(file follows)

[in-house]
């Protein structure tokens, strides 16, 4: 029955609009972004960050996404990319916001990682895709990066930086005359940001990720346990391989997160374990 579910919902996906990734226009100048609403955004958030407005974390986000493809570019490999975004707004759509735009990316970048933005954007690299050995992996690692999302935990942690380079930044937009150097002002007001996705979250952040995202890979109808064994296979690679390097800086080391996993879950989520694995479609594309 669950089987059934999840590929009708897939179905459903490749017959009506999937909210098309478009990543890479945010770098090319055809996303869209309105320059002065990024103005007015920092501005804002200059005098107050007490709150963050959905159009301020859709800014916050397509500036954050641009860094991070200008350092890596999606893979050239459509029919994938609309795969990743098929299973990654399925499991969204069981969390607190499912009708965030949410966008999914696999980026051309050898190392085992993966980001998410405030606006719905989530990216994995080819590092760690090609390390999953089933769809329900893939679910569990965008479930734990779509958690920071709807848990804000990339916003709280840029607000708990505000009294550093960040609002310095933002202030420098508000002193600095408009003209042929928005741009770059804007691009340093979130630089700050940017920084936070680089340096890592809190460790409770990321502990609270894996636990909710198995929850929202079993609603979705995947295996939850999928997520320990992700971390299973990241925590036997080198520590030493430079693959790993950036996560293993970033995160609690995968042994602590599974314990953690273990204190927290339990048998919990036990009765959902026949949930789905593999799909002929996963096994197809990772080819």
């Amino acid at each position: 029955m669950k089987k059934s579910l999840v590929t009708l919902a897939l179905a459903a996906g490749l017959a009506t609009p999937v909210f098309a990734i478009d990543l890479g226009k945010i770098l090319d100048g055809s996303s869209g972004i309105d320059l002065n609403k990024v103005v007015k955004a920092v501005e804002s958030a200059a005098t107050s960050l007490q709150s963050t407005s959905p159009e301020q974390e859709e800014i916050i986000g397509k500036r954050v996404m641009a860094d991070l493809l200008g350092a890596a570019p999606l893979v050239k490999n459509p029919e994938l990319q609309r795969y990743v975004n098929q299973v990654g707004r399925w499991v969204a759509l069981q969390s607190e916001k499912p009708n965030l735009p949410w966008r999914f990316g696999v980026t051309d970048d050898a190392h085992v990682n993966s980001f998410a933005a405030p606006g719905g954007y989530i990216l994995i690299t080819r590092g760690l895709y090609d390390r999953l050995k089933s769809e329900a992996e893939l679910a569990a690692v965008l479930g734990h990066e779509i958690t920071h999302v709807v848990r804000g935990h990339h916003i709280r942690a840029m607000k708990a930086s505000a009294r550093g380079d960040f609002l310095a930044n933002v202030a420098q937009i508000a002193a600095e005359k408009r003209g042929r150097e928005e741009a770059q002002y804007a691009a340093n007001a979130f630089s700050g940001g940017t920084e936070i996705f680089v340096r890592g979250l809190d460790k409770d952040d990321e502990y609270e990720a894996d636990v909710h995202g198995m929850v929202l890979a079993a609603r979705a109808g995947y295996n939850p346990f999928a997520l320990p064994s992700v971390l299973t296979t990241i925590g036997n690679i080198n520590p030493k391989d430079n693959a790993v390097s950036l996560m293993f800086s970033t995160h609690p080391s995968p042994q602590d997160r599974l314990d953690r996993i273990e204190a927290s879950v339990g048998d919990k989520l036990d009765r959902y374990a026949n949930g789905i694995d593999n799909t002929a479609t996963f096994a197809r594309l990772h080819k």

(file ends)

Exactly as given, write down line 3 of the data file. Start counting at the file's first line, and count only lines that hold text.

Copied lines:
């Amino acid at each position: 029955m669950k089987k059934s579910l999840v590929t009708l919902a897939l179905a459903a996906g490749l017959a009506t609009p999937v909210f098309a990734i478009d990543l890479g226009k945010i770098l090319d100048g055809s996303s869209g972004i309105d320059l002065n609403k990024v103005v007015k955004a920092v501005e804002s958030a200059a005098t107050s960050l007490q709150s963050t407005s959905p159009e301020q974390e859709e800014i916050i986000g397509k500036r954050v996404m641009a860094d991070l493809l200008g350092a890596a570019p999606l893979v050239k490999n459509p029919e994938l990319q609309r795969y990743v975004n098929q299973v990654g707004r399925w499991v969204a759509l069981q969390s607190e916001k499912p009708n965030l735009p949410w966008r999914f990316g696999v980026t051309d970048d050898a190392h085992v990682n993966s980001f998410a933005a405030p606006g719905g954007y989530i990216l994995i690299t080819r590092g760690l895709y090609d390390r999953l050995k089933s769809e329900a992996e893939l679910a569990a690692v965008l479930g734990h990066e779509i958690t920071h999302v709807v848990r804000g935990h990339h916003i709280r942690a840029m607000k708990a930086s505000a009294r550093g380079d960040f609002l310095a930044n933002v202030a420098q937009i508000a002193a600095e005359k408009r003209g042929r150097e928005e741009a770059q002002y804007a691009a340093n007001a979130f630089s700050g940001g940017t920084e936070i996705f680089v340096r890592g979250l809190d460790k409770d952040d990321e502990y609270e990720a894996d636990v909710h995202g198995m929850v929202l890979a079993a609603r979705a109808g995947y295996n939850p346990f999928a997520l320990p064994s992700v971390l299973t296979t990241i925590g036997n690679i080198n520590p030493k391989d430079n693959a790993v390097s950036l996560m293993f800086s970033t995160h609690p080391s995968p042994q602590d997160r599974l314990d953690r996993i273990e204190a927290s879950v339990g048998d919990k989520l036990d009765r959902y374990a026949n949930g789905i694995d593999n799909t002929a479609t996963f096994a197809r594309l990772h080819k």